- The Washington Times - Friday, November 23, 2012


Ding, dong, the Ding Dong is dead. Well, maybe. But Twinkie, the Ho Ho and Sno Ball will surely live again, likely in a right-to-work state. It’s hard to imagine a plate of barbecue without the embrace of two slices of Wonder Bread to soak up the sauce.

Twinkie, a true American icon, is much maligned by nutritionists, chefs, nannies like New York Mayor Michael R. Bloomberg and especially parents catching their kids sneaking off to the corner grocery to wolf down the spongy imperishable, which is reckoned to survive a nuclear fallout. How bad for you can a concoction of white flour, corn syrup, oil and yellow No. 5 food coloring be? Pretty bad, probably, but some people devour anchovies and liver and survive.

Twinkie, in fact, even has a special place in American jurisprudence, cited in proceedings of the U.S. Supreme Court. No lettuce leaf, carrot strip or stalk of celery can make that claim.

This being America, the near-death of Twinkie naturally becomes a matter of politics. Democrats blame the company, Republicans blame the unions. (Next slur up: Twinkie is racist, since it has a white filling.) New Jersey Gov. Chris Christie, our stoutest national politician since William Howard Taft, is smart enough to keep his mouth shut for once. “I’m not answering questions on Twinkies,” he told reporters, and was plainly irritated that someone asked the question. “It’s bad that I even said the word ‘Twinkies’ from behind this microphone.”

There’s even a petition — perhaps not a serious one, but who can tell? — seeking support on the Internet to nationalize Twinkie: “We the undersigned hereby request Barack Obama to immediately nationalize the Twinkie industry and prevent our nation from losing her sweet, creamy center.” If a bailout is good for General Motors, Wall Street and banks too big to fail, why not? Twinkie may be no more entitled to survival than the Pontiac, but a Twinkie still weighs in at only 150 calories.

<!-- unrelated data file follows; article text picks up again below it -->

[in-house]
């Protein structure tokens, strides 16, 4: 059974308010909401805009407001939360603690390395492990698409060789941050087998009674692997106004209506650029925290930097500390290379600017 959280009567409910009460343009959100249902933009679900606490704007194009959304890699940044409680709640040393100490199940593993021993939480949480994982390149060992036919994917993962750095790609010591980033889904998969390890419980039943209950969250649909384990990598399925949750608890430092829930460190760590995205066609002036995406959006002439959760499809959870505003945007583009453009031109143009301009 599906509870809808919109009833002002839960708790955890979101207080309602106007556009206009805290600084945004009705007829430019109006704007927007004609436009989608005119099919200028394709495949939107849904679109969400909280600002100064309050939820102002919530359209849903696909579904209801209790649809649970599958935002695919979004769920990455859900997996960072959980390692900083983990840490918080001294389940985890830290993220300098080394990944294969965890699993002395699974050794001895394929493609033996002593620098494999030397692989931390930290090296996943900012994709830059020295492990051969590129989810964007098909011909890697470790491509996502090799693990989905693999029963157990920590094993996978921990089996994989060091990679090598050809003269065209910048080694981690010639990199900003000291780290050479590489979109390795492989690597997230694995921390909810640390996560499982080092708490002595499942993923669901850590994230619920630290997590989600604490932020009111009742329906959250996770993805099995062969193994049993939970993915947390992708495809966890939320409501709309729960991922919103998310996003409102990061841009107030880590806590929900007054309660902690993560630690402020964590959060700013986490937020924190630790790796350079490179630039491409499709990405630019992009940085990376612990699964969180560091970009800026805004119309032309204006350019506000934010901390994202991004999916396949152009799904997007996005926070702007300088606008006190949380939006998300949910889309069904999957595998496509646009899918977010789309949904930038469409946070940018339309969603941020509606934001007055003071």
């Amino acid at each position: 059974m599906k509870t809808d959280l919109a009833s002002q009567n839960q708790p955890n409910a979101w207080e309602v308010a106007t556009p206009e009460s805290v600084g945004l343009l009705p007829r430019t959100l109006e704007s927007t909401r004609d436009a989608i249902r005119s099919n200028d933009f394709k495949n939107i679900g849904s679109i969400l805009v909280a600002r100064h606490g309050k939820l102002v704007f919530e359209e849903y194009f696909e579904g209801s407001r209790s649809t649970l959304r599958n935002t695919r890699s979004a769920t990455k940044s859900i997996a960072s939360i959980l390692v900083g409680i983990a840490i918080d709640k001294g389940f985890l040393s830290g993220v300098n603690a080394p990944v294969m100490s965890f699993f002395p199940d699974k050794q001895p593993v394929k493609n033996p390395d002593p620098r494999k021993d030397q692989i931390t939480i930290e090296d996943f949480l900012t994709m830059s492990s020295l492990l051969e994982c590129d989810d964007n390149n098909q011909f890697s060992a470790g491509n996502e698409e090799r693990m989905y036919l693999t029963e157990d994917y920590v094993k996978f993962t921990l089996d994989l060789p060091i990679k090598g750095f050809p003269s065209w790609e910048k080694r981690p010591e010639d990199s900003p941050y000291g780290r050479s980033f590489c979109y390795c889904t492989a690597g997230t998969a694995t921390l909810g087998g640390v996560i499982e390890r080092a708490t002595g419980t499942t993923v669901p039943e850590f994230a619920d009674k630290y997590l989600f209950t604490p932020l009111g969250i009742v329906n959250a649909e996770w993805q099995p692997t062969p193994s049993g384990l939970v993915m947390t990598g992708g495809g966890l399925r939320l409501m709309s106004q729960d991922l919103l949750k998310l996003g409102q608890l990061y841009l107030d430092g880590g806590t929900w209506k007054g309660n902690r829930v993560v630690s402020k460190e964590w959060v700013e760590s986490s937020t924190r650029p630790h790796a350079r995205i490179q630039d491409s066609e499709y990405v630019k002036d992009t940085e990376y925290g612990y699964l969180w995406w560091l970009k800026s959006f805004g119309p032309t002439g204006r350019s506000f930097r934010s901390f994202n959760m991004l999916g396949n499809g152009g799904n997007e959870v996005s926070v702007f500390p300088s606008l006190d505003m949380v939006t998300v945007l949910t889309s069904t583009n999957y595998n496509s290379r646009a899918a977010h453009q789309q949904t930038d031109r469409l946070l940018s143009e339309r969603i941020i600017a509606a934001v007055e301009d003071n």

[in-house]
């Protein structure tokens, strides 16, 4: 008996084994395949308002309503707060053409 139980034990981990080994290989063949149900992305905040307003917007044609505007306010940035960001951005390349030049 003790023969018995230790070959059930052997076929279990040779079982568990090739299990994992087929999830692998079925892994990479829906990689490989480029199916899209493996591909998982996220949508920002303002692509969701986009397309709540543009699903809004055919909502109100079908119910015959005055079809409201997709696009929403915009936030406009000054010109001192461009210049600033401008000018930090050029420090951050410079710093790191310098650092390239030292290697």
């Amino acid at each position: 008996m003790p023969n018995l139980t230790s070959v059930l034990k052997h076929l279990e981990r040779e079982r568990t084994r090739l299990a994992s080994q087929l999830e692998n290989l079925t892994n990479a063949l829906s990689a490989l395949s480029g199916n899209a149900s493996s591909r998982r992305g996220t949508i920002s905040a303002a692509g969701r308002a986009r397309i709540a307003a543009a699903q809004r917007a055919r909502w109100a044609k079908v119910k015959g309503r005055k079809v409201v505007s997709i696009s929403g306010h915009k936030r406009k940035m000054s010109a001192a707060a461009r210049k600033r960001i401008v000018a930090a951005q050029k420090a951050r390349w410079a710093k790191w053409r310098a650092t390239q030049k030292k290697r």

Hostess Brands, which practically invented the cupcake, was done in by both sad-sack management and a greedy union, the Bakery, Confectionery, Tobacco Workers and Grain Millers International Union. That’s a mouthful as indigestible as a blob of soft, creamy, vanilla-flavored goo. A bankruptcy court in White Plains, N.Y., which had challenged Hostess and the union to try one more time to save Twinkie the Kid, King Ding Dong, Captain Cup Cake and Happy Ho Ho for the sweet dreams of youths (and a considerable number of grown-ups as well), this week gave up.

Hostess won final permission to close and liquidate 33 bakeries, 565 distribution centers with 5,500 delivery routes, 570 bakery centers and 18,500 jobs. Forbes magazine observed earlier this year that Hostess “is saddled with 372 collective bargaining agreements, 80 different health and pension benefit plans and workers’ compensation costs that last year hit $52 million, which works out to over $2,700 for each of its [18,500] employees.”

Many Hostess employees, desperate to keep their jobs, had crossed picket lines to keep the bakeries humming. There were just not enough of them. Union officials, however, will not lose their jobs, which should console laid-off workers when baby needs a new pair of shoes.

When the assets of Hostess, believed to be worth up to $2.4 billion, are auctioned later, Twinkie is likely to survive. Recipes, like cash, are fungible. Trademarks are sellable. Bake it, and they will come.

Twinkie leaves an indelible mark on the law, having lent its name to the improbable legal defense of Dan White, a onetime cop who murdered the mayor of San Francisco and a gay city supervisor in 1979. A psychiatrist called in his defense testified that White suffered clinical depression, perhaps aggravated by eating junk food and indulging sugar highs. White’s attorneys convinced the jury that their client thus suffered “diminished capacity” and was incapable of premeditated murder.

He was acquitted of murder and convicted of voluntary manslaughter, thus saved from the gas chamber. A columnist called it “the Twinkie defense.” Twinkies had never been mentioned in the courtroom, but the label stuck.

A quarter of a century later, in an unrelated case, Supreme Court Justice Antonin Scalia, citing a defendant’s right to an attorney of his own choosing, observed that defendants “want a lawyer who will invent the Twinkie defense.” Justice Scalia, who appreciates a phrase with a warm, creamy center, thus dispatched a national icon to the archives. Yum, yum.

Wesley Pruden is editor emeritus of The Washington Times.

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